Steffi Klenz


Staffages (Beiwerk) in German means ‘accessories’ or ‘decoration’ referring to the descriptive term in painting for figures to whom no specific identity or story is attached and which are included merely for compositional or decorative reasons. Staffages are accessories to the scene, and yet their presence is vital for adding life, scale, and cultural detail.

In 2017 artist Steffi Klenz immersed herself in the collections and buildings of Tunbridge Wells Museum. Conventional collections tend to group works by chronology, movement, medium or subject, but Klenz takes a different approach. Her photographic work, Staffages (2018) questions the way in which the meaning of objects, images and historical artefacts can transition when filtered through the hands of the artist or collector. Klenz selected, positioned and redisplayed objects from the Museum collection to form new arrangements and associations across timeframes and sites.
Severed from their previous context in the Museum collection, and placed within non-hierarchical compositions, the objects and what they represent evolve into something new. In this work, the artist suggests that the collection is not a hermetic space as often presumed, but through rendering new connections between object, site and viewer, she proposes that the collection is a conceptual as well as a physical space.

The artist was interested to challenge the traditional role of the plinth to isolate the object from its surroundings and became more and more inspired by the work of Brancusi and his challenging views that a plinth can be more than the transportable base of an object or sculpture but a sculptural element in its own rights. In Klenz’s work, the traditional plinth becomes an abstract sculpture referring the viewer to the utopian visions of Modernist artists of the second and third decades of the 20th Century.

Klenz’ sculptural plinths not only hold the object but rather allow the objects ‘to do’ and ‘ to become.’ Here, the plinth is not only an actor but also a mediator rather like the staffage in the paintings of the late 1700s and early 1800s, whose purpose was to mediate between the viewer and the subject of the painting.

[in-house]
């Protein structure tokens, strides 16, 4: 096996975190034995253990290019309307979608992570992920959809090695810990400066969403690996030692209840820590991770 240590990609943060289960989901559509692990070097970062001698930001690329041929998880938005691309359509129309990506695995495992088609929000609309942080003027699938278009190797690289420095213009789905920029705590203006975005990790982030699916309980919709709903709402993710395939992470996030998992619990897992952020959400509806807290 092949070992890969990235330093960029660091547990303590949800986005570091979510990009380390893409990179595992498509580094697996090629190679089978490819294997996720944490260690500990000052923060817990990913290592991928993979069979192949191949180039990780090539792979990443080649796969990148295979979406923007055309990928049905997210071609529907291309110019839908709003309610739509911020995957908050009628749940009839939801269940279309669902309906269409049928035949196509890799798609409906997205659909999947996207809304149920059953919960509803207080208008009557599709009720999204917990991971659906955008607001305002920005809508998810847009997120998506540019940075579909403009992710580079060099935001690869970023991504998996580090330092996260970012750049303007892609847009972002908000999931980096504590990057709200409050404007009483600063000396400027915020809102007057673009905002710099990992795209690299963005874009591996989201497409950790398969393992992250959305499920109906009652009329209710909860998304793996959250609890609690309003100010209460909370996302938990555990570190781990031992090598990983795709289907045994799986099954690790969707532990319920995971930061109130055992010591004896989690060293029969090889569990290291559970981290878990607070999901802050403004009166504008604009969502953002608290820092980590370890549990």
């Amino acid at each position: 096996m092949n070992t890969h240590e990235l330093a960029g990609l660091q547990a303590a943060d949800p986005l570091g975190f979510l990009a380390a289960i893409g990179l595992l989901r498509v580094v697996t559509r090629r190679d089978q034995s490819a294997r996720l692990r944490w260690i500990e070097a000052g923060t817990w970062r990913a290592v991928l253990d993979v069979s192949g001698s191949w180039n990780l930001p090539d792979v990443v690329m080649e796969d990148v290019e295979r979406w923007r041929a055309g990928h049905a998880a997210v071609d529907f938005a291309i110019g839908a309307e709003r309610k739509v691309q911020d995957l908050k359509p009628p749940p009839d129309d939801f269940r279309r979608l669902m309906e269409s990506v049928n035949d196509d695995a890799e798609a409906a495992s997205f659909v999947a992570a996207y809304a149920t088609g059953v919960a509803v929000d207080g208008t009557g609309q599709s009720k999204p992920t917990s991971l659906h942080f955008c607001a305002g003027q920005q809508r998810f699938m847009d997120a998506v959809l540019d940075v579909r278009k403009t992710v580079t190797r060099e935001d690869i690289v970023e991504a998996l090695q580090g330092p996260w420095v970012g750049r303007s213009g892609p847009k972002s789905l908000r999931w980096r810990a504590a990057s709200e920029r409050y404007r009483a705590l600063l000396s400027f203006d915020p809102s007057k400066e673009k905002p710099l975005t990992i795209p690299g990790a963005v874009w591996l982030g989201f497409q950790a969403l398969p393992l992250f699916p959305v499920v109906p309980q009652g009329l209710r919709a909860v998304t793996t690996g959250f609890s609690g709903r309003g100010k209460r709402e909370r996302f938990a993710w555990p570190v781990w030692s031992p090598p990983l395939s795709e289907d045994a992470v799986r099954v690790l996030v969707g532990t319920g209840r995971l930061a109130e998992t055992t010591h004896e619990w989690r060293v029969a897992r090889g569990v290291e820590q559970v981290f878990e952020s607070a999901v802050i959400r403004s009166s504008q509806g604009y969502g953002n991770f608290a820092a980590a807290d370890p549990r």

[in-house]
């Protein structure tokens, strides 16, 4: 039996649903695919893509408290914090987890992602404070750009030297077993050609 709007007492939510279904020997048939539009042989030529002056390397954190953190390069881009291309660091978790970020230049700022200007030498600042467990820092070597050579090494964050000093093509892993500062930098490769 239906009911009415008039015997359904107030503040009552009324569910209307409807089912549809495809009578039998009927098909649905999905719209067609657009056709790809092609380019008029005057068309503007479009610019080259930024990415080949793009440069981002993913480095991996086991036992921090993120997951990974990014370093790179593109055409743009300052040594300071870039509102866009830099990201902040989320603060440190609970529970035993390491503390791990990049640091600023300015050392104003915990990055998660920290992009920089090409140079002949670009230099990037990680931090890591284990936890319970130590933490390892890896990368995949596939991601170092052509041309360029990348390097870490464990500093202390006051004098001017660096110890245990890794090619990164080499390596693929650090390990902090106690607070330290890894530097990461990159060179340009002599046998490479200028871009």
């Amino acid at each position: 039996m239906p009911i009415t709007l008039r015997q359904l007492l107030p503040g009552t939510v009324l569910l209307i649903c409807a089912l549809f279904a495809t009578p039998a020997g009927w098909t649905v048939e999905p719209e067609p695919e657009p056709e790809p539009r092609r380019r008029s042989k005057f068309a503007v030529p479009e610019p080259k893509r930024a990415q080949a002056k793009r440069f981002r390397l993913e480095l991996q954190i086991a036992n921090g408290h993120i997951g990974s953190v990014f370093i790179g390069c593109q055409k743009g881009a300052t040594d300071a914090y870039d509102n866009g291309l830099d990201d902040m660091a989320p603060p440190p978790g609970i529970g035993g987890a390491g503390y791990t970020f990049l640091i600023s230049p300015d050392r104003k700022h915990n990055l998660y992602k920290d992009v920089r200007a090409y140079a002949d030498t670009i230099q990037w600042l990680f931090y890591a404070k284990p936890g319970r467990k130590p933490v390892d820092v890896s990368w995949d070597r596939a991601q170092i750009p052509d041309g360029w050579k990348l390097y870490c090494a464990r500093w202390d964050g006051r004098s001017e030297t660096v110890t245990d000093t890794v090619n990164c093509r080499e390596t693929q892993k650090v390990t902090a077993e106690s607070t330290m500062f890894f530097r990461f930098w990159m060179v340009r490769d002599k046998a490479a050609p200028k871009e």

In contrast to the professionalism and perfectionism evident in Modernist examples of mass-produced objects such as the Bauhaus Bauspiel Construction Set designed by Alma Siedhoff-Buscher in 1923 or Wilhelm Wagenfeld’s Kubus Stacking Storage Containers from 1938, Klenz’ flexible modular plinth constructions are made out of scrapped wood pieces, undressed wood such as plywood, chipboard and OSB. Klenz’ sculptural plinths are remarkably improvised and unfinished, suggesting a sense of incompleteness, highlighting Klenz’ insistence that a collection is never complete or fixed in its representation.

Every object in the museum collection is registered in controlled terms, described in detail and given an accession number. These accession numbers feature in Staffages, translated into a colour code used on the framed work itself and the surfaces of the sculptured plinth. When showing the work of Staffages, Klenz makes certain adaptations to the museum’s walls and the display of her final images, incorporating coloured shapes and accession numbers, relative to the work displayed.

For more details please visit the Staffages website HERE. 

About the Artist

Artist Website

Steffi Klenz is an artist based in London. She works with photography and video; her practice has been consistently preoccupied with the built environment, critically exploring the notion of place and spatiality. Her practice indicates a clear interest in the political engagement with particular buildings, environments or geographies in conflict, considering the relationship between aesthetics, technology and representation.

Her work has been shown in group and solo exhibitions both nationally and internationally at institutions such as the Wellcome Collection London, The British Museum, The Royal Scottish Academy in Edinburgh and the Royal Academy in London, FotoMuseum Antwerp, Los Angeles Centre for Digital Arts, Phoenix Art Museum, The Fine Art Museum Luleå, The Finish Museum of Photography, The SeaCity Museum in Southampton, The New Art Gallery Walsall, Künstlerhaus Bethanien in Berlin, Kunstverein Ludwigshafen and Museum Künstlerkolonie in Darmstadt.

She published her first book “Polo bound for Passaic” with Cornerhouse Publishing and Schaden Verlag in 2009. With Mörel Books she published her book “He only feels the black and white of it, Berlin Wall 14-07-1973” in 2016 and her book “So to Speak” was published in 2018.

She has been commissioned to undertake the BBC East Tower Commission (2016-2017) in London, the Rights of Passage Commission for the 2015 Venice Biennale, Strange Cargo Commission for the Cheriton Light Festival 2018 and completed the Tunbridge Wells Museum and Cultural Quarter Commission in 2018. She is currently working on the Camden Alive – Mayor of London’s Borough of Culture Commission.